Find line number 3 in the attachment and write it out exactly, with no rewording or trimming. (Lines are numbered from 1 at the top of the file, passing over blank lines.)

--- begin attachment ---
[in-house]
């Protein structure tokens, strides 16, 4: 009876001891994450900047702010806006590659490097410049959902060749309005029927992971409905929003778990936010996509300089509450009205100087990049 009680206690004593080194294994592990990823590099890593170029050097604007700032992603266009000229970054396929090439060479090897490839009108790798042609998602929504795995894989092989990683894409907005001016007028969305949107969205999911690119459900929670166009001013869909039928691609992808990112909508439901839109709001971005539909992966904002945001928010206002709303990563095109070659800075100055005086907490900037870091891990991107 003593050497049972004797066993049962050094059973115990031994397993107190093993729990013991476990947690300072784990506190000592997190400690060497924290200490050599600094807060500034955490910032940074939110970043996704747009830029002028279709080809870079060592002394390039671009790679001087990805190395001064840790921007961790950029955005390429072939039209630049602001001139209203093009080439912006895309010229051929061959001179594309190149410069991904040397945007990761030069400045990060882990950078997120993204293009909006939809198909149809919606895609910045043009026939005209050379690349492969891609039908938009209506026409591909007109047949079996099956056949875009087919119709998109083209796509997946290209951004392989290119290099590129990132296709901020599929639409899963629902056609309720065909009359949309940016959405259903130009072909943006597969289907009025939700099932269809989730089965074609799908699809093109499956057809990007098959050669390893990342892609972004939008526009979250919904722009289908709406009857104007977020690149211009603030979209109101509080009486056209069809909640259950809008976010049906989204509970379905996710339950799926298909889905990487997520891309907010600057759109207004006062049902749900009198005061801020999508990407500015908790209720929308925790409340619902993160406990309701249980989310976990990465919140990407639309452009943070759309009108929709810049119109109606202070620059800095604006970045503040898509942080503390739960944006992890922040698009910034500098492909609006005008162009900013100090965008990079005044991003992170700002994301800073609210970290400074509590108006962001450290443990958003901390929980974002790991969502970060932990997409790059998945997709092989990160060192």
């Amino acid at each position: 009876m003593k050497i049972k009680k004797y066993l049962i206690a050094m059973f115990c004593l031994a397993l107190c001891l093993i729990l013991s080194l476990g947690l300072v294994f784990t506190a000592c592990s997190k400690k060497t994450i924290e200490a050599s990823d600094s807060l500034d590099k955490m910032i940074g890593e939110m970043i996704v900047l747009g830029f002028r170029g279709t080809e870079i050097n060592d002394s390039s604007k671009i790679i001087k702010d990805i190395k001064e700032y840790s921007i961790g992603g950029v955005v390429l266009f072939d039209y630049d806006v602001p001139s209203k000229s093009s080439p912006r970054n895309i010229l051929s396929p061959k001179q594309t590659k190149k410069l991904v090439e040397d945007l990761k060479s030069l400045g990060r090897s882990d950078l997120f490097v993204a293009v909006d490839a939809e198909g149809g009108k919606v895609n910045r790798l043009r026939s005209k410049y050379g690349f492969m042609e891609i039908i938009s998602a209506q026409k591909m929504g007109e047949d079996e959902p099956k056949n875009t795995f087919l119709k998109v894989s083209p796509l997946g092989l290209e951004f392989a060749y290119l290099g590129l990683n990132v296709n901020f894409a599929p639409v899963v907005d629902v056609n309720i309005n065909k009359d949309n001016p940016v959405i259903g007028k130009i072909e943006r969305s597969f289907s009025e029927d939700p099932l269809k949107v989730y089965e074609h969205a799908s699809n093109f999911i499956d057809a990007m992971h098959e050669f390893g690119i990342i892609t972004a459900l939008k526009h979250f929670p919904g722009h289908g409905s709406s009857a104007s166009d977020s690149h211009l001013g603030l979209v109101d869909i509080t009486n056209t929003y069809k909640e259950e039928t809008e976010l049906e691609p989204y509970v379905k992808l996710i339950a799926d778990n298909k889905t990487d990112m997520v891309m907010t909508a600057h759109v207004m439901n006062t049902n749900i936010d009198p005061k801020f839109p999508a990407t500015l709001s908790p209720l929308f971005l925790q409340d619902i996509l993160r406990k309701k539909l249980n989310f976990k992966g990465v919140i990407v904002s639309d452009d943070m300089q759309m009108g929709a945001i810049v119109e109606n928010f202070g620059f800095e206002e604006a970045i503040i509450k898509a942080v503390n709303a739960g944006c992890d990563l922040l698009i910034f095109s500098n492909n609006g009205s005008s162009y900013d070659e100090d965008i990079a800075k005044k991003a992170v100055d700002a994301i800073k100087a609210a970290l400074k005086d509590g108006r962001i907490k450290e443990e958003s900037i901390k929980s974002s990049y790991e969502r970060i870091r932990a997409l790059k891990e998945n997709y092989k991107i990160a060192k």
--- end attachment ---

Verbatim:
């Amino acid at each position: 009876m003593k050497i049972k009680k004797y066993l049962i206690a050094m059973f115990c004593l031994a397993l107190c001891l093993i729990l013991s080194l476990g947690l300072v294994f784990t506190a000592c592990s997190k400690k060497t994450i924290e200490a050599s990823d600094s807060l500034d590099k955490m910032i940074g890593e939110m970043i996704v900047l747009g830029f002028r170029g279709t080809e870079i050097n060592d002394s390039s604007k671009i790679i001087k702010d990805i190395k001064e700032y840790s921007i961790g992603g950029v955005v390429l266009f072939d039209y630049d806006v602001p001139s209203k000229s093009s080439p912006r970054n895309i010229l051929s396929p061959k001179q594309t590659k190149k410069l991904v090439e040397d945007l990761k060479s030069l400045g990060r090897s882990d950078l997120f490097v993204a293009v909006d490839a939809e198909g149809g009108k919606v895609n910045r790798l043009r026939s005209k410049y050379g690349f492969m042609e891609i039908i938009s998602a209506q026409k591909m929504g007109e047949d079996e959902p099956k056949n875009t795995f087919l119709k998109v894989s083209p796509l997946g092989l290209e951004f392989a060749y290119l290099g590129l990683n990132v296709n901020f894409a599929p639409v899963v907005d629902v056609n309720i309005n065909k009359d949309n001016p940016v959405i259903g007028k130009i072909e943006r969305s597969f289907s009025e029927d939700p099932l269809k949107v989730y089965e074609h969205a799908s699809n093109f999911i499956d057809a990007m992971h098959e050669f390893g690119i990342i892609t972004a459900l939008k526009h979250f929670p919904g722009h289908g409905s709406s009857a104007s166009d977020s690149h211009l001013g603030l979209v109101d869909i509080t009486n056209t929003y069809k909640e259950e039928t809008e976010l049906e691609p989204y509970v379905k992808l996710i339950a799926d778990n298909k889905t990487d990112m997520v891309m907010t909508a600057h759109v207004m439901n006062t049902n749900i936010d009198p005061k801020f839109p999508a990407t500015l709001s908790p209720l929308f971005l925790q409340d619902i996509l993160r406990k309701k539909l249980n989310f976990k992966g990465v919140i990407v904002s639309d452009d943070m300089q759309m009108g929709a945001i810049v119109e109606n928010f202070g620059f800095e206002e604006a970045i503040i509450k898509a942080v503390n709303a739960g944006c992890d990563l922040l698009i910034f095109s500098n492909n609006g009205s005008s162009y900013d070659e100090d965008i990079a800075k005044k991003a992170v100055d700002a994301i800073k100087a609210a970290l400074k005086d509590g108006r962001i907490k450290e443990e958003s900037i901390k929980s974002s990049y790991e969502r970060i870091r932990a997409l790059k891990e998945n997709y092989k991107i990160a060192k």